Seriously, I think this is a perfrectly normal one, albeit maybe refinished. We've really raised the bar here on photography, and I think these shots from ebay just show some lens aberrations or distortion.

I like to think, sometimes when I'm weak, that I've raised the scrutiny level for photos of vintage mandolins!

Humor me... please? http://www.mandolincafe.net/iB_html/non-cgi/emoticons/smile.gif

Jun-19-2008, 7:13pm
Hi there. I'm the seller, and the buyer is also a member here. I bought it on eBay advertised as a '24 Gibson Junior, and the ad didn't mention that there was no label. I did my best to advertise it carefully and accurately. The buyer and I have done business before--I bought from him. This thing has amazing volume--no exaggeration. Furthermore, I lost a couple hundred dollars on it, plus all the time I put into it. I believe it to be a Gibson Junior, but one person questioned the headstock length, and I posted his question on the ad. The headstock is essentially the same length as that of my '25 snakehead and the same width. It looks longer because the tuners are 1/4" closer to the nut than usual. But this info was all available to interested persons. Compare that with the probable Regal I received a couple weeks ago that was advertised as fully restored, when all but one of the braces was loose at the ends or worse. Also, I included a video so people could hear it. Seems to me like a pretty fair ad.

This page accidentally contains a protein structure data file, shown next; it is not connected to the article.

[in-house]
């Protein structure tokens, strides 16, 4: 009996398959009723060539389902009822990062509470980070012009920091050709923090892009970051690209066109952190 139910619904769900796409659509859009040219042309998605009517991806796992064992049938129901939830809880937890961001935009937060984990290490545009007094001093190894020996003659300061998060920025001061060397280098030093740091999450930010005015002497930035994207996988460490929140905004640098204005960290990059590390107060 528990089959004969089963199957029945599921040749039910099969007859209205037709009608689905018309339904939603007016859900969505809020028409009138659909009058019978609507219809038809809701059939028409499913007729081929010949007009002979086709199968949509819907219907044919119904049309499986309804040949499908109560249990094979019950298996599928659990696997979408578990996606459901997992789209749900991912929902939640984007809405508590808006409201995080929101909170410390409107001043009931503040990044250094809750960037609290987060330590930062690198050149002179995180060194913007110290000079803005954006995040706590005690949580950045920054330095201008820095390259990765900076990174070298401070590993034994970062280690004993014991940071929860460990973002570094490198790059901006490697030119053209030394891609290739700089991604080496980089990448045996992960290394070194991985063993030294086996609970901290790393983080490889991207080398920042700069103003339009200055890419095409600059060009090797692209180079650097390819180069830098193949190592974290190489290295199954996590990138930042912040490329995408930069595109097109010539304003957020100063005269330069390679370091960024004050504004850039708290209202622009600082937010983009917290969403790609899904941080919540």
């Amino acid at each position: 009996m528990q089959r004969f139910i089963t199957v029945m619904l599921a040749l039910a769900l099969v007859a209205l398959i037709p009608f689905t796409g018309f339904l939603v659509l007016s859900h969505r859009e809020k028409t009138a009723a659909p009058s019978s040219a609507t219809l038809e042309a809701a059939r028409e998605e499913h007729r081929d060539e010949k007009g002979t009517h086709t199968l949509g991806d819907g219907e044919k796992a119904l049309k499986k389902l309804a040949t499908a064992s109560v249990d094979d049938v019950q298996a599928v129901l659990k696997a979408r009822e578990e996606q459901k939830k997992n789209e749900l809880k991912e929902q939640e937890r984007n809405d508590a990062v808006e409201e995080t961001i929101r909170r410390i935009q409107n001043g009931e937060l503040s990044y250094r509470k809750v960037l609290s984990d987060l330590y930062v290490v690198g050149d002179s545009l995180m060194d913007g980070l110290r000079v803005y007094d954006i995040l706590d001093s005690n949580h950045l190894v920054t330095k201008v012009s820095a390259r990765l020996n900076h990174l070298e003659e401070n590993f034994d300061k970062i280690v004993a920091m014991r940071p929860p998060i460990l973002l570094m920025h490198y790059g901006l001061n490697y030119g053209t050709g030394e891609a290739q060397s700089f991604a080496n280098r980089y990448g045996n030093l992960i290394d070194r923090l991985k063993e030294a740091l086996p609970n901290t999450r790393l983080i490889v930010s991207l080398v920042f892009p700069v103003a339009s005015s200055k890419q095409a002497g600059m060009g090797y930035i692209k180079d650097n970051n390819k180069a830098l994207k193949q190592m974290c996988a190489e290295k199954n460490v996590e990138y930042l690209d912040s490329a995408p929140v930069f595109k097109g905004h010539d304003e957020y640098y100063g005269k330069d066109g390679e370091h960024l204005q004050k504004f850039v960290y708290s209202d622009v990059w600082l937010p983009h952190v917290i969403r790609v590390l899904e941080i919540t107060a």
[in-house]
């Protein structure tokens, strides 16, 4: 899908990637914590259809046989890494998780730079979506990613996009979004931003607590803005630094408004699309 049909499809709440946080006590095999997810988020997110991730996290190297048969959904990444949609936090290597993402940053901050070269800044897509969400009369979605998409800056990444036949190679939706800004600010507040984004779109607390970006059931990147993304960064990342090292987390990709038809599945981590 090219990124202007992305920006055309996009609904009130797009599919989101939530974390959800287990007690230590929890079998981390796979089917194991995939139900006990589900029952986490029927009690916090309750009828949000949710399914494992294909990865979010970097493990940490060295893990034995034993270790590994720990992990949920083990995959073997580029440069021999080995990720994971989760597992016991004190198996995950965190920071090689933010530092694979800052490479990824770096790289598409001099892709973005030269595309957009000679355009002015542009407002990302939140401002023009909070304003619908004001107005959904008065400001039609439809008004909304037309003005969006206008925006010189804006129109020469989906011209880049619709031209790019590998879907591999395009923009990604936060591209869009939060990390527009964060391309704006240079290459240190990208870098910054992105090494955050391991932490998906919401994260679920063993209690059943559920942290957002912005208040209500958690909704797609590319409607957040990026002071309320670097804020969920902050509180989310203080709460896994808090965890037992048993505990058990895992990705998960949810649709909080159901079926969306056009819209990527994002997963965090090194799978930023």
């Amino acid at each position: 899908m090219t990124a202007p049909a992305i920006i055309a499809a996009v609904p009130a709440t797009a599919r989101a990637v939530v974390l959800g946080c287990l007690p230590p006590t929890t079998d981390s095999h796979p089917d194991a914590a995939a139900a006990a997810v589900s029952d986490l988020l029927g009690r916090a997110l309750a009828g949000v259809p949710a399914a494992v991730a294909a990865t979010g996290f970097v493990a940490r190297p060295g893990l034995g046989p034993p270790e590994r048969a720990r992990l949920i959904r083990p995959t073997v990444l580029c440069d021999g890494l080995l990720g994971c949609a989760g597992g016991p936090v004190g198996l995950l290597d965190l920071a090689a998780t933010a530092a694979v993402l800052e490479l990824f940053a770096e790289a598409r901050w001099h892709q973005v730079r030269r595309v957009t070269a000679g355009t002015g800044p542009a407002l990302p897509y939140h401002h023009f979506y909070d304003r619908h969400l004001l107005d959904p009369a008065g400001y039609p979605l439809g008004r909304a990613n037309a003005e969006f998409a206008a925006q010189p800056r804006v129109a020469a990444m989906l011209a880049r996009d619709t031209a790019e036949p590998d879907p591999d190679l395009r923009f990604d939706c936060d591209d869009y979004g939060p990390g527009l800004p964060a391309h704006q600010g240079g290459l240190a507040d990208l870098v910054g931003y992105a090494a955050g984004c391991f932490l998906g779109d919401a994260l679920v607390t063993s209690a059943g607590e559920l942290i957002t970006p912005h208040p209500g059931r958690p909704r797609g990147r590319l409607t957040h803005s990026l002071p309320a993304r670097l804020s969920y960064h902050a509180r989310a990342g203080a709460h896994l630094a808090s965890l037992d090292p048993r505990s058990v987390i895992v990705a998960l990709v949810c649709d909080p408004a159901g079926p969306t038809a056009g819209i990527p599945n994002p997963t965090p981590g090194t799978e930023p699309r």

Jim Garber
Jun-19-2008, 7:18pm
I would say that the descriptions in your eBay listing are among the best I have seen. IMHO it is smart as seller to be as upfront as possible.

jim simpson
Jun-19-2008, 11:44pm
Thanks for bringing us up to date. Sorry you lost money on this one. Do you know if this was re-necked? I've looked at snakeheads before but found the access up the neck to be less comfortable than what I'm used to plus the neck profile it typically fatter.

Jun-20-2008, 12:20am
I thought that all the snakes had trussrods.....

Jun-20-2008, 8:37am
Well, I'm disturbed. I've just gone through all the Ajr. records that have photos on Mandolin Archive. There aren't many, and only a handful are large enough to see much detail.

Fretbear, NONE of the Snakehead Juniors that I saw on the archives had trussrods.